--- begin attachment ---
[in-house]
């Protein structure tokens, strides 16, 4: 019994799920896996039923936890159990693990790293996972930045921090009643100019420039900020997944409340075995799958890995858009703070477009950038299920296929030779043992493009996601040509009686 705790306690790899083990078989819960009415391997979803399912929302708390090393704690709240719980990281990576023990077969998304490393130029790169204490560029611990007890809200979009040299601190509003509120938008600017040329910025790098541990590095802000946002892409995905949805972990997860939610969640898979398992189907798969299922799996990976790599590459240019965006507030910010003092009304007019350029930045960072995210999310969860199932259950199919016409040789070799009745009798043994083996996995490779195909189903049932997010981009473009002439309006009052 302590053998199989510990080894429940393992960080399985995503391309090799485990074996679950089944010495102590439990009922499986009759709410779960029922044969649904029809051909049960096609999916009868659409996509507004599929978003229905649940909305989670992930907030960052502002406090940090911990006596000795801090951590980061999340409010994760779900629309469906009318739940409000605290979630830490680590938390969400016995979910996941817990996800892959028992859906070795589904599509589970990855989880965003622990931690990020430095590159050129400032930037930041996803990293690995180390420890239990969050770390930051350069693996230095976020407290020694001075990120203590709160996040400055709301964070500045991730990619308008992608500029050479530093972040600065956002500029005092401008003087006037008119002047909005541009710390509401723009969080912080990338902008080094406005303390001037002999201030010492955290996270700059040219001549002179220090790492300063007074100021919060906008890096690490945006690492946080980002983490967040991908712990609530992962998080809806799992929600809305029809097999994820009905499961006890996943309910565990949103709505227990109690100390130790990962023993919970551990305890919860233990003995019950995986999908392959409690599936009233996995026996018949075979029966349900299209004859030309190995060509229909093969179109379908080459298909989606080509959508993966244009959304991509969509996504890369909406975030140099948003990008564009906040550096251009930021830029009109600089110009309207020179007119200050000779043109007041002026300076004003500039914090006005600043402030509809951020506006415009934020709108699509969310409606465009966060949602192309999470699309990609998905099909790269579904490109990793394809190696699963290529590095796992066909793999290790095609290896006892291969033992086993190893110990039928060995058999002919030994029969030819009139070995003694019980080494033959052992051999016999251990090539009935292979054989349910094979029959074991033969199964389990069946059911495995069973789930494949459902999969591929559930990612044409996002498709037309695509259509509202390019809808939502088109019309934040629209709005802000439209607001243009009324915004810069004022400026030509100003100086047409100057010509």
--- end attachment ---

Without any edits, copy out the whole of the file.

[in-house]
């Protein structure tokens, strides 16, 4: 019994799920896996039923936890159990693990790293996972930045921090009643100019420039900020997944409340075995799958890995858009703070477009950038299920296929030779043992493009996601040509009686 705790306690790899083990078989819960009415391997979803399912929302708390090393704690709240719980990281990576023990077969998304490393130029790169204490560029611990007890809200979009040299601190509003509120938008600017040329910025790098541990590095802000946002892409995905949805972990997860939610969640898979398992189907798969299922799996990976790599590459240019965006507030910010003092009304007019350029930045960072995210999310969860199932259950199919016409040789070799009745009798043994083996996995490779195909189903049932997010981009473009002439309006009052 302590053998199989510990080894429940393992960080399985995503391309090799485990074996679950089944010495102590439990009922499986009759709410779960029922044969649904029809051909049960096609999916009868659409996509507004599929978003229905649940909305989670992930907030960052502002406090940090911990006596000795801090951590980061999340409010994760779900629309469906009318739940409000605290979630830490680590938390969400016995979910996941817990996800892959028992859906070795589904599509589970990855989880965003622990931690990020430095590159050129400032930037930041996803990293690995180390420890239990969050770390930051350069693996230095976020407290020694001075990120203590709160996040400055709301964070500045991730990619308008992608500029050479530093972040600065956002500029005092401008003087006037008119002047909005541009710390509401723009969080912080990338902008080094406005303390001037002999201030010492955290996270700059040219001549002179220090790492300063007074100021919060906008890096690490945006690492946080980002983490967040991908712990609530992962998080809806799992929600809305029809097999994820009905499961006890996943309910565990949103709505227990109690100390130790990962023993919970551990305890919860233990003995019950995986999908392959409690599936009233996995026996018949075979029966349900299209004859030309190995060509229909093969179109379908080459298909989606080509959508993966244009959304991509969509996504890369909406975030140099948003990008564009906040550096251009930021830029009109600089110009309207020179007119200050000779043109007041002026300076004003500039914090006005600043402030509809951020506006415009934020709108699509969310409606465009966060949602192309999470699309990609998905099909790269579904490109990793394809190696699963290529590095796992066909793999290790095609290896006892291969033992086993190893110990039928060995058999002919030994029969030819009139070995003694019980080494033959052992051999016999251990090539009935292979054989349910094979029959074991033969199964389990069946059911495995069973789930494949459902999969591929559930990612044409996002498709037309695509259509509202390019809808939502088109019309934040629209709005802000439209607001243009009324915004810069004022400026030509100003100086047409100057010509």